- Political risk
How a government governs a country can affect the operations of a firm. The government might be corrupted, hostile, totalitarian, etc. that has a negative image around the globe. A firm’s reputation can change if it operates in a country controlled by that type of government. Also, an unstable political situation can be a risk for multinational firms. Elections, any other political event that is unexpected can change a country situation and put a firm in an awkward position.
- Technological Risk
Technological progress bring many benefits, but some disadvantages. Indeed, “Lack of security in electronic transactions, the cost of developing new technology, and the fact that these new technology may fail, and when all of these are coupled with the outdated existing technology, the result may create a dangerous effect in doing business in the international arena.”
- Environmental Risk
Companies that establish subsidiary or factory abroad need to be conscious about the externalities they will produce. Negative externalities can be noise, pollution, etc. The population might want to fight against the company to keep a natural and healthy environment/country. This situation can change the customer’s perception on the firm and create a negative image of it.
- Economic Risk
These are the economic risks explained by Professor Okolo : “This comes from the inability of a country to meet its financial obligations. The changing of foreign-investment or/and domestic fiscal or monetary policies. The effect of exchange-rate and interest rate make it difficult to conduct international business”. Moreover, it can be a risk for a company to operate in a country and they experience an unexpected economic crisis after establishing the subsidiary.
- Financial risk
According to Professor Okolo : “This area is affected by the currency exchange rate, government flexibility in allowing the firms to repatriate profits or funds outside the country. The devaluation and inflation will also impact the firm's ability to operate at an efficient capacity and still be stable”. Furthermore, the taxes that a company has to pay might be advantageous or not. It might be higher or lower in the host countries. Then, ““The risk that a government will discriminatorily change the laws, regulations, or contracts governing an investment—or will fail to enforce them—in a way that reduces an investor’s financial returns is what we call “policy risk.”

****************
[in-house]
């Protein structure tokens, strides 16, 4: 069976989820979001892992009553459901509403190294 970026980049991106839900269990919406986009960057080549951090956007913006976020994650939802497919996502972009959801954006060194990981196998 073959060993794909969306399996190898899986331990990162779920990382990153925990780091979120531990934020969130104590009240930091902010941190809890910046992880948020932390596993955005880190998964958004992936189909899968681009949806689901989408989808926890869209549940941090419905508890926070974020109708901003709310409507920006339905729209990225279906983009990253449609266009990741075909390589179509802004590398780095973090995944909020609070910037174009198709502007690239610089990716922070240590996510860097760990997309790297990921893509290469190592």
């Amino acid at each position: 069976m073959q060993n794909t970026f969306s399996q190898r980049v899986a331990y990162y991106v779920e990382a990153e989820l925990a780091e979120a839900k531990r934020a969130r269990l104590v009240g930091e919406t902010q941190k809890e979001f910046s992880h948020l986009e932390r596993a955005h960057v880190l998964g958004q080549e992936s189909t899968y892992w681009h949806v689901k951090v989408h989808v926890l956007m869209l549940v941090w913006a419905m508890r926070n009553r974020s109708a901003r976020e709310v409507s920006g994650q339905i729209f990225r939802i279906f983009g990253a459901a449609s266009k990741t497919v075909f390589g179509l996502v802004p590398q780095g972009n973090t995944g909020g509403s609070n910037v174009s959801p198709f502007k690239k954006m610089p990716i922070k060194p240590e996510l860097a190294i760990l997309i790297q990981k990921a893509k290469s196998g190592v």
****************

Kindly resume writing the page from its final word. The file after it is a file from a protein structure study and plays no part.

- Terrorism Risk
A terrorist attack against a company or country is meant to hurt or damage it by violence. It is hate that push people to do it and it is usually based on a religion, culture, political ideas, etc. The World Trade Center attack on 9/11 is an example of terrorist attack that affected the United States and also companies that we established in these buildings.  Therefore, it can be hard to operate where the environment is tensed and scary and in countries that are likely to be attacked.
- Planning risk
- Price risk
- Customer satisfaction risk
- Mismanagement risks
- Competitive risks
- Location risks
A company has to choose the right location for the subsidiary abroad. It needs to make the right choice before outsourcing or offshoring its activities.There are many criteria to take into account. If there is enough labour force that could work for the firm, the regulations, laws and policies of the host country, if the area is safe, etc. It is important to know the data of the host country, such as, the crime rate. Also, the host country citizens are willing to have this foreign company on their territory or not.
- Bribery risks
Bribery is a worldwide phenomenon. Multinational enterprises must be conscious and concerned about it. Companies operating on the international market have a role on combating bribery, also, with governments, trade unions, etc. because the countries participating in the international trade need to prevent, not support it, offer it, give, promise, combat, etc.
Factors that influenced the growth in globalization of international business
There has been growth in globalization in recent decades due to (at least) the following eight factors:
- Technology is expanding, especially in transportation and communications.
- Governments are removing international business restrictions.
- Institutions provide services to ease the conduct of international business.
- Consumers want to know about foreign goods and services.
- Competition has become more global.
- Political relationships have improved among some major economic powers.
- Countries cooperate more on transnational issues.
- Cross-national cooperation and agreements.
Importance of International Business Education
- Most companies are either international or compete with international companies.